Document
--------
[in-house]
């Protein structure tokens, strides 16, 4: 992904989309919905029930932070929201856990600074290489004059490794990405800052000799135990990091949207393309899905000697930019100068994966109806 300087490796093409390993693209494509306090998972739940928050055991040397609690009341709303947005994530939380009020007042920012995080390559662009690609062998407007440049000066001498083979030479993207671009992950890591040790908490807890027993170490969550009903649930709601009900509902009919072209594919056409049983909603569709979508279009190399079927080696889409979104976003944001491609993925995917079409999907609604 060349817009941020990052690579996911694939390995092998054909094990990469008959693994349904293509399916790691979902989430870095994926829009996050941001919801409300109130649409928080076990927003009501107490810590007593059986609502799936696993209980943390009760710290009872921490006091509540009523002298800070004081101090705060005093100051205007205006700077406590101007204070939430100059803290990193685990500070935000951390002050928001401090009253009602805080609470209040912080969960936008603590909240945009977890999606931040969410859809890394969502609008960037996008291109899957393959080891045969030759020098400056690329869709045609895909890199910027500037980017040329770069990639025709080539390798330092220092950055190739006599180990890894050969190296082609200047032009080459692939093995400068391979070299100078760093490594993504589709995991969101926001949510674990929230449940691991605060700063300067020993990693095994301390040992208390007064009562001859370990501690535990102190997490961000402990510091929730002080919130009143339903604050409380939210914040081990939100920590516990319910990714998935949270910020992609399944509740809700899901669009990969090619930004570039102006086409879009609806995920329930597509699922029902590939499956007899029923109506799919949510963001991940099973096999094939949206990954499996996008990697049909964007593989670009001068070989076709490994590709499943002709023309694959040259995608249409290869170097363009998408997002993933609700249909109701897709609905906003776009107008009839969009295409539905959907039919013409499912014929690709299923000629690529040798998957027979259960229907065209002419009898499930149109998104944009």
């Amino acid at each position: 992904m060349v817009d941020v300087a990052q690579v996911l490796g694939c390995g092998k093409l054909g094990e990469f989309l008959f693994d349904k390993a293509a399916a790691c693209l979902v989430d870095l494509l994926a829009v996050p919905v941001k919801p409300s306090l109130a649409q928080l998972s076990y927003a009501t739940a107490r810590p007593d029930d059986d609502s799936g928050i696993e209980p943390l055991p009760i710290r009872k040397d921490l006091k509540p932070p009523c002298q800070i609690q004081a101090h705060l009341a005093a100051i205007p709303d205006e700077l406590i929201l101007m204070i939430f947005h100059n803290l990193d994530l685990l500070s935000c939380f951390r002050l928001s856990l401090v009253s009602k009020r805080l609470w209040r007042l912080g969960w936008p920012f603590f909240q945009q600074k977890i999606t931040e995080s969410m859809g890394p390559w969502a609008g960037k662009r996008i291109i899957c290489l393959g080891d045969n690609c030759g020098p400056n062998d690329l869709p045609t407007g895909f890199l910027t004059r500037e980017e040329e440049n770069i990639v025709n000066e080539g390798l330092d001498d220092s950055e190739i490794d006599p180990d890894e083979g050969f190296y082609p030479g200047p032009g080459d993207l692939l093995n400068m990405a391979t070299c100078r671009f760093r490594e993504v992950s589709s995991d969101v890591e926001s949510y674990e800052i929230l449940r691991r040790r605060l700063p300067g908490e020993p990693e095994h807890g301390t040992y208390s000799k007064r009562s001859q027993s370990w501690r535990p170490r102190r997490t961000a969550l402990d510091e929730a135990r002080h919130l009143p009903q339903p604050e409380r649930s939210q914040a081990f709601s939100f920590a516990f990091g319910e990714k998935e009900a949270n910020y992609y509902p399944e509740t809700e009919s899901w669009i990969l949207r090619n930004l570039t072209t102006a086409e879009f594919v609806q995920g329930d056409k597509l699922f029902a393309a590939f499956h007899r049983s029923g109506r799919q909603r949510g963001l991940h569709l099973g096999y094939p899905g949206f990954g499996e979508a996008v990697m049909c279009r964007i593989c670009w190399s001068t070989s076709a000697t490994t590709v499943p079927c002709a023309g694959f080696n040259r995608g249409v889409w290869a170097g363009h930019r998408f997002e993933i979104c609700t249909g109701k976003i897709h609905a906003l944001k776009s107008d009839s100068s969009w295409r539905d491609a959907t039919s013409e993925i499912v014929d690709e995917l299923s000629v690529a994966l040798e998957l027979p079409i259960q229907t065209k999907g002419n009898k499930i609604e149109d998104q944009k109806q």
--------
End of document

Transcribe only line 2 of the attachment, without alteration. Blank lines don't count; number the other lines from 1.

């Protein structure tokens, strides 16, 4: 992904989309919905029930932070929201856990600074290489004059490794990405800052000799135990990091949207393309899905000697930019100068994966109806 300087490796093409390993693209494509306090998972739940928050055991040397609690009341709303947005994530939380009020007042920012995080390559662009690609062998407007440049000066001498083979030479993207671009992950890591040790908490807890027993170490969550009903649930709601009900509902009919072209594919056409049983909603569709979508279009190399079927080696889409979104976003944001491609993925995917079409999907609604 060349817009941020990052690579996911694939390995092998054909094990990469008959693994349904293509399916790691979902989430870095994926829009996050941001919801409300109130649409928080076990927003009501107490810590007593059986609502799936696993209980943390009760710290009872921490006091509540009523002298800070004081101090705060005093100051205007205006700077406590101007204070939430100059803290990193685990500070935000951390002050928001401090009253009602805080609470209040912080969960936008603590909240945009977890999606931040969410859809890394969502609008960037996008291109899957393959080891045969030759020098400056690329869709045609895909890199910027500037980017040329770069990639025709080539390798330092220092950055190739006599180990890894050969190296082609200047032009080459692939093995400068391979070299100078760093490594993504589709995991969101926001949510674990929230449940691991605060700063300067020993990693095994301390040992208390007064009562001859370990501690535990102190997490961000402990510091929730002080919130009143339903604050409380939210914040081990939100920590516990319910990714998935949270910020992609399944509740809700899901669009990969090619930004570039102006086409879009609806995920329930597509699922029902590939499956007899029923109506799919949510963001991940099973096999094939949206990954499996996008990697049909964007593989670009001068070989076709490994590709499943002709023309694959040259995608249409290869170097363009998408997002993933609700249909109701897709609905906003776009107008009839969009295409539905959907039919013409499912014929690709299923000629690529040798998957027979259960229907065209002419009898499930149109998104944009």